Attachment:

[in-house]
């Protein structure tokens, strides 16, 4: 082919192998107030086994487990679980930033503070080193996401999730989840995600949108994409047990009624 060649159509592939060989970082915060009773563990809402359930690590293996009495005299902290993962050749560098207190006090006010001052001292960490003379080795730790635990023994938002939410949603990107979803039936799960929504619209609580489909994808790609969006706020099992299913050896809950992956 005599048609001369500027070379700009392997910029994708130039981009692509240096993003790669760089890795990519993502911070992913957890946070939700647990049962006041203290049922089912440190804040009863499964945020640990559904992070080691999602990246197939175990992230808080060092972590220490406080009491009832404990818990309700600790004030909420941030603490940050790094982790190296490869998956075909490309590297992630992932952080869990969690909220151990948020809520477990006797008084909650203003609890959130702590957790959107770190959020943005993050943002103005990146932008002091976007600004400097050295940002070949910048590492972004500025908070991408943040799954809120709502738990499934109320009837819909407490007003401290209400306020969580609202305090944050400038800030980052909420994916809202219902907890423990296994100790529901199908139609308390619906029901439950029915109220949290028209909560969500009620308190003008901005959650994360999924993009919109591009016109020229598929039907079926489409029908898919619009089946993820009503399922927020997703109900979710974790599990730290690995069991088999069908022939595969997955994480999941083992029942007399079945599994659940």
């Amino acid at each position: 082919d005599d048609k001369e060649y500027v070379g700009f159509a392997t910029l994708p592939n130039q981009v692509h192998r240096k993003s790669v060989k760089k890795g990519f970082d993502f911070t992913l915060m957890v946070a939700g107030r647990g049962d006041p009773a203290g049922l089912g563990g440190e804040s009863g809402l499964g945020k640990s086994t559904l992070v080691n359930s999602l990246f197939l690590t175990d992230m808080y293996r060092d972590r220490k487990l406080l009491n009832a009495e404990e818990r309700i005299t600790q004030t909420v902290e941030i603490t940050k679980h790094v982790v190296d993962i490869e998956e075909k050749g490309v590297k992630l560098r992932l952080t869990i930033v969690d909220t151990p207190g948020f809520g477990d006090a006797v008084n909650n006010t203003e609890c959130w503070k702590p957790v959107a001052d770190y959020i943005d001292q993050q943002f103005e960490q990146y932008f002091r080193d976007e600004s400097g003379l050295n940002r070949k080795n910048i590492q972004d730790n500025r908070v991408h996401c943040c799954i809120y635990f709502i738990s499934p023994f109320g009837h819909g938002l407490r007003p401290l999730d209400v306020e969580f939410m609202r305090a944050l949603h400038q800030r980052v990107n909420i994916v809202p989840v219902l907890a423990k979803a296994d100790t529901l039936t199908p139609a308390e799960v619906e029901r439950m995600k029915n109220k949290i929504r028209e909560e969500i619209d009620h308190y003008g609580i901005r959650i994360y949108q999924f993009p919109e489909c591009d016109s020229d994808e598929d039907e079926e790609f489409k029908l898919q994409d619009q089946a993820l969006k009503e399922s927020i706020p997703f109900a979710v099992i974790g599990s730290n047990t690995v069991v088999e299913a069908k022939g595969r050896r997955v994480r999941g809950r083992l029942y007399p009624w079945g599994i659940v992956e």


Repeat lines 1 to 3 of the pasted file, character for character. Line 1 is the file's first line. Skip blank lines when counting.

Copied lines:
[in-house]
């Protein structure tokens, strides 16, 4: 082919192998107030086994487990679980930033503070080193996401999730989840995600949108994409047990009624 060649159509592939060989970082915060009773563990809402359930690590293996009495005299902290993962050749560098207190006090006010001052001292960490003379080795730790635990023994938002939410949603990107979803039936799960929504619209609580489909994808790609969006706020099992299913050896809950992956 005599048609001369500027070379700009392997910029994708130039981009692509240096993003790669760089890795990519993502911070992913957890946070939700647990049962006041203290049922089912440190804040009863499964945020640990559904992070080691999602990246197939175990992230808080060092972590220490406080009491009832404990818990309700600790004030909420941030603490940050790094982790190296490869998956075909490309590297992630992932952080869990969690909220151990948020809520477990006797008084909650203003609890959130702590957790959107770190959020943005993050943002103005990146932008002091976007600004400097050295940002070949910048590492972004500025908070991408943040799954809120709502738990499934109320009837819909407490007003401290209400306020969580609202305090944050400038800030980052909420994916809202219902907890423990296994100790529901199908139609308390619906029901439950029915109220949290028209909560969500009620308190003008901005959650994360999924993009919109591009016109020229598929039907079926489409029908898919619009089946993820009503399922927020997703109900979710974790599990730290690995069991088999069908022939595969997955994480999941083992029942007399079945599994659940």
């Amino acid at each position: 082919d005599d048609k001369e060649y500027v070379g700009f159509a392997t910029l994708p592939n130039q981009v692509h192998r240096k993003s790669v060989k760089k890795g990519f970082d993502f911070t992913l915060m957890v946070a939700g107030r647990g049962d006041p009773a203290g049922l089912g563990g440190e804040s009863g809402l499964g945020k640990s086994t559904l992070v080691n359930s999602l990246f197939l690590t175990d992230m808080y293996r060092d972590r220490k487990l406080l009491n009832a009495e404990e818990r309700i005299t600790q004030t909420v902290e941030i603490t940050k679980h790094v982790v190296d993962i490869e998956e075909k050749g490309v590297k992630l560098r992932l952080t869990i930033v969690d909220t151990p207190g948020f809520g477990d006090a006797v008084n909650n006010t203003e609890c959130w503070k702590p957790v959107a001052d770190y959020i943005d001292q993050q943002f103005e960490q990146y932008f002091r080193d976007e600004s400097g003379l050295n940002r070949k080795n910048i590492q972004d730790n500025r908070v991408h996401c943040c799954i809120y635990f709502i738990s499934p023994f109320g009837h819909g938002l407490r007003p401290l999730d209400v306020e969580f939410m609202r305090a944050l949603h400038q800030r980052v990107n909420i994916v809202p989840v219902l907890a423990k979803a296994d100790t529901l039936t199908p139609a308390e799960v619906e029901r439950m995600k029915n109220k949290i929504r028209e909560e969500i619209d009620h308190y003008g609580i901005r959650i994360y949108q999924f993009p919109e489909c591009d016109s020229d994808e598929d039907e079926e790609f489409k029908l898919q994409d619009q089946a993820l969006k009503e399922s927020i706020p997703f109900a979710v099992i974790g599990s730290n047990t690995v069991v088999e299913a069908k022939g595969r050896r997955v994480r999941g809950r083992l029942y007399p009624w079945g599994i659940v992956e």